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Question of the Day for 07 May 2007


Question of the Day for 07 May 2007

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Tao Klerks
Tao Klerks
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The "Right" answer is apparently a little misleading here... According to BOL, there would be entries in the DMV, they would just have all counters set to 0.

http://msdn2.microsoft.com/en-us/library/ms188755.aspx

Effectively, this would mean that the DMV DOES tell you something - it gives you a list of all the indexes used since the database itself was last shut down or detached.

But then maybe it's just unclear in the BOL article, and the rows really are all removed every time the service is started. Does anyone know? (I don't have 2005 handy to test...)

Thanks,

Tao



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Hugo Kornelis
Hugo Kornelis
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Tao: BOL is indeed misleading. You can try it if you have a test server at your disposal - run some queries, check that various indexes used show up in sys.dm_db_index_usage_stats, restart the server and then query sys.dm_db_index_usage_stats again.

<nitpicking>

You don't really get "no" information. You'll at least get a list of column names <g>. And you'll get an overview of what indexes were used during system startup. On my test database, startup apparently involved one scan of sysendpts and one scan of sysobjvalues.

If the server has some huge startup procedures, querying sys.dm_db-index_usage_stats right after a server restart might even be useful...

</nitpicking>

Nitpicking aside, this is a great question. Many people still don't know about this view. And judging by the distribution of answers, many people don't know that it's fllushed on restart either.

Edit: One more nitpick - this view is not available on versions prior to SQL Server 2005.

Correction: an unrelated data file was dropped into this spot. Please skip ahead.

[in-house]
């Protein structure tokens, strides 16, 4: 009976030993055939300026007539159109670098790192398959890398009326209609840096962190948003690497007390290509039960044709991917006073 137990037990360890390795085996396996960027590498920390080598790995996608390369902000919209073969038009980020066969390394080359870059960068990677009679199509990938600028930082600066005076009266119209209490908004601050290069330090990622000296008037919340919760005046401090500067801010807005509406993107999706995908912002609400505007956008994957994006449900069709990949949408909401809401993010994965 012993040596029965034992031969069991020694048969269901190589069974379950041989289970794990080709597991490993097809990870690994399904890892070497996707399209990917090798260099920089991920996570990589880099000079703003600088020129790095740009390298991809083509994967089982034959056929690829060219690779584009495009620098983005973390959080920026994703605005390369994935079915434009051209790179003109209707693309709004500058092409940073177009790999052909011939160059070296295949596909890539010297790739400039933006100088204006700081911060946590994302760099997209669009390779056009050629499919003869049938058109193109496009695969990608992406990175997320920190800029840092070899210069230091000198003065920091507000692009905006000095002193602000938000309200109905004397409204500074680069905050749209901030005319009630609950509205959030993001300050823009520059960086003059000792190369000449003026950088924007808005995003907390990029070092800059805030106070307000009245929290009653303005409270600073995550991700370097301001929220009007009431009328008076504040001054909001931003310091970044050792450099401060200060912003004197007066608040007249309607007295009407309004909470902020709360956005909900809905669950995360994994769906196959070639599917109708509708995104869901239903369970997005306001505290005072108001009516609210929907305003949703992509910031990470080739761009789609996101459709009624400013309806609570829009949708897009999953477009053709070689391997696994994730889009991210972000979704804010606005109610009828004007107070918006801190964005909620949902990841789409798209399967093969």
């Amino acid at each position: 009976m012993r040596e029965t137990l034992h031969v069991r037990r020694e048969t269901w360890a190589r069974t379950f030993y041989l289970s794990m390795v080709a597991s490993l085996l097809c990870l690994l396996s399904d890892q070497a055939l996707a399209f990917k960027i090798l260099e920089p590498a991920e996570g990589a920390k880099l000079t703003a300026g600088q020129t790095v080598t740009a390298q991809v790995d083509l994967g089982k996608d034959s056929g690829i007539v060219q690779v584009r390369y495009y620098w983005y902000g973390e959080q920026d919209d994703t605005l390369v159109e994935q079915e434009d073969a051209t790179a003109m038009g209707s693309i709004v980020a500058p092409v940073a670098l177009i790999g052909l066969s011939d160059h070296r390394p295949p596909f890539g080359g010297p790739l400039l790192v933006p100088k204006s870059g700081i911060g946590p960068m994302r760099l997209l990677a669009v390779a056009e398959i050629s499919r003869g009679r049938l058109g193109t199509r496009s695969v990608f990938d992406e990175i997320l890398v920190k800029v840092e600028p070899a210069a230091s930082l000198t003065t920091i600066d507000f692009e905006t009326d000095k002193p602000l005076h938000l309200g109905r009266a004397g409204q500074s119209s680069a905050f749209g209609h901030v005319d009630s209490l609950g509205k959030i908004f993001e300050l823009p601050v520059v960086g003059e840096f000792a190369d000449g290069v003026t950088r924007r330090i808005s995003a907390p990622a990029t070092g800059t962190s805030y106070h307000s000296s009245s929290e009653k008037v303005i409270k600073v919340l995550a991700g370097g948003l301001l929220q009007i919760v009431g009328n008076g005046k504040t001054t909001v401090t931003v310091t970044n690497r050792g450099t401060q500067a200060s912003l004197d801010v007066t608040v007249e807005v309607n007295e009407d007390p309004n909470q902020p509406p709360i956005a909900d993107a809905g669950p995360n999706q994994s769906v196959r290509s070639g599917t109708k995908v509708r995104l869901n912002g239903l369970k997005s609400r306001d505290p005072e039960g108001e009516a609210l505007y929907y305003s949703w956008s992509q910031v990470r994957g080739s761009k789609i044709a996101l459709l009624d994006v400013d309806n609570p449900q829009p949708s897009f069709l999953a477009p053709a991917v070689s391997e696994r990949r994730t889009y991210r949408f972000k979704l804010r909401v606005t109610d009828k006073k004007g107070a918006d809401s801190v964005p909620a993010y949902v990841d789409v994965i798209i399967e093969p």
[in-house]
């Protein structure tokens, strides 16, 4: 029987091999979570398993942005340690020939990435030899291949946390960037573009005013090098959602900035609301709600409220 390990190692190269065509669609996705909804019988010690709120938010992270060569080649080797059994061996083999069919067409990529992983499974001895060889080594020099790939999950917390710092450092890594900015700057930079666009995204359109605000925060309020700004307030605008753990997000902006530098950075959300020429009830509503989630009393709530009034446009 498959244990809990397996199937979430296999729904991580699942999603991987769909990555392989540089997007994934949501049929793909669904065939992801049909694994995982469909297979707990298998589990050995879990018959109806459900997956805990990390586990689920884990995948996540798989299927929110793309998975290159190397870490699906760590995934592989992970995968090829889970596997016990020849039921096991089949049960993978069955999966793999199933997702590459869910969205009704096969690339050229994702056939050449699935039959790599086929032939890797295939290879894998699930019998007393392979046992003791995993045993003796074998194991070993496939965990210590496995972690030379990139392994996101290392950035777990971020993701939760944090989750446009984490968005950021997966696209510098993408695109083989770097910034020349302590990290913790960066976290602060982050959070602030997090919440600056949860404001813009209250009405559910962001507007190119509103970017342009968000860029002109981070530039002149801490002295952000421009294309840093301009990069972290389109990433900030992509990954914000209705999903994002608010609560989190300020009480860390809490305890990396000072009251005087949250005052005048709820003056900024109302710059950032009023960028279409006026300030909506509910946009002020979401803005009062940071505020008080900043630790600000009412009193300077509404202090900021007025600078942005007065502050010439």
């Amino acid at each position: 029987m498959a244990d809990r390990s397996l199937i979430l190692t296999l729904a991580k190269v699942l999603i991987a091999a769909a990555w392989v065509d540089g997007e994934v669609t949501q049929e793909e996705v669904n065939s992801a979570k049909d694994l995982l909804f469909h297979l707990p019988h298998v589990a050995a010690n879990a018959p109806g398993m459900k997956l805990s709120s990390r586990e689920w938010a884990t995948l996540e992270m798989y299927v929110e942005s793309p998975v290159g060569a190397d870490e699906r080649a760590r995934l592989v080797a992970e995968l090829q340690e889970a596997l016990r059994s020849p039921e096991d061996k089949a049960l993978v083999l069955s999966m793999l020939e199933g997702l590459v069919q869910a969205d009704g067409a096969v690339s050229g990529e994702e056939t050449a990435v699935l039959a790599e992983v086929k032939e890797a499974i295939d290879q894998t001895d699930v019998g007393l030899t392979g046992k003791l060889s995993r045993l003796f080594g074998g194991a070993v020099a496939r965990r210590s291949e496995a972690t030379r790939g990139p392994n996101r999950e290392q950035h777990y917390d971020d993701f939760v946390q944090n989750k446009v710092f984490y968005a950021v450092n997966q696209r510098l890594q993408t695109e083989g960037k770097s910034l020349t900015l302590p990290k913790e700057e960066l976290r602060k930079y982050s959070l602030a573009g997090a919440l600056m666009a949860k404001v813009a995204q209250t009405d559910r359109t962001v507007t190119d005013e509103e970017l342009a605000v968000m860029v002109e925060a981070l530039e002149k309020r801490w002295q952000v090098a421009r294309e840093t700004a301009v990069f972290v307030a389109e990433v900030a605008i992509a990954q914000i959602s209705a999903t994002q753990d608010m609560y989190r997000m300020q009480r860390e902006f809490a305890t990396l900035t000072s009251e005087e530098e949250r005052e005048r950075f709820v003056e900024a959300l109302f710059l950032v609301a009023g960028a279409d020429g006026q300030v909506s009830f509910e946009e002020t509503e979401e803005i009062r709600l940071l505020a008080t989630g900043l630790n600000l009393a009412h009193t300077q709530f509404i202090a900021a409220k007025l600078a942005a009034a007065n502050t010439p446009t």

Hugo Kornelis, SQL Server MVP
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xcmuchip
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I was torn between (A) and (D). I chose (A) because the question said that the user began using the server. My mistake was to assume the query "sys.dm_db_index_usage_stats DMV" was NOT the first thing the user did. I assumed that they had actually did other things before this query was ran.

Oh well.





TDuffy
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Counters set to 0 are still providing info on how the indexes are used. The correct answer is A. Perhaps these questions should educate rather than try to trick.



Mike C
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Tricky question - I got caught myself, assuming that counters set to zero are not "nothing".
Hugo Kornelis
Hugo Kornelis
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TDuffy: See my previous reply to Tao. Query this view on a just recycled server, and you get (almost) nothing.


Hugo Kornelis, SQL Server MVP
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Steve Jones
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Ah, it wasn't to trick you, but educate you that these are restart-restart counters. I think you could argue that they are set to zero, or nothing. It's just that you don't get any info if you query the view.

I'll reword the answer and explanation to say they're reset.

Plus if the answer is obvious and can be "guessed" then you might not bother to pay attention or look up the info.

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Hugo Kornelis
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Steve: Once more (and than I'll drop this). BOL is confusingly worded. The counters are *NOT* reset. You don't need to reword the question (but adding a bit to the explanation in the answer wouldn't hurt).

Cycle a server and query the view if you don't believe me.




Hugo Kornelis, SQL Server MVP
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Nakul Vachhrajani
Nakul Vachhrajani
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Hello!

I am confused as well. Here's what I did (on a SQL 2008 box):
1. Ran the query mentioned
2. Restarted the services (both SQL Server Agent & SQL Server)
3. Re-ran the query once the server was back up - I got the results same as in step #1

Thanks & Regards,
Nakul Vachhrajani.
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Ken Wymore
Ken Wymore
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I answered this one incorrectly as well. I got stats back after restarting my SQL server. While there was little information, there was still something returned.
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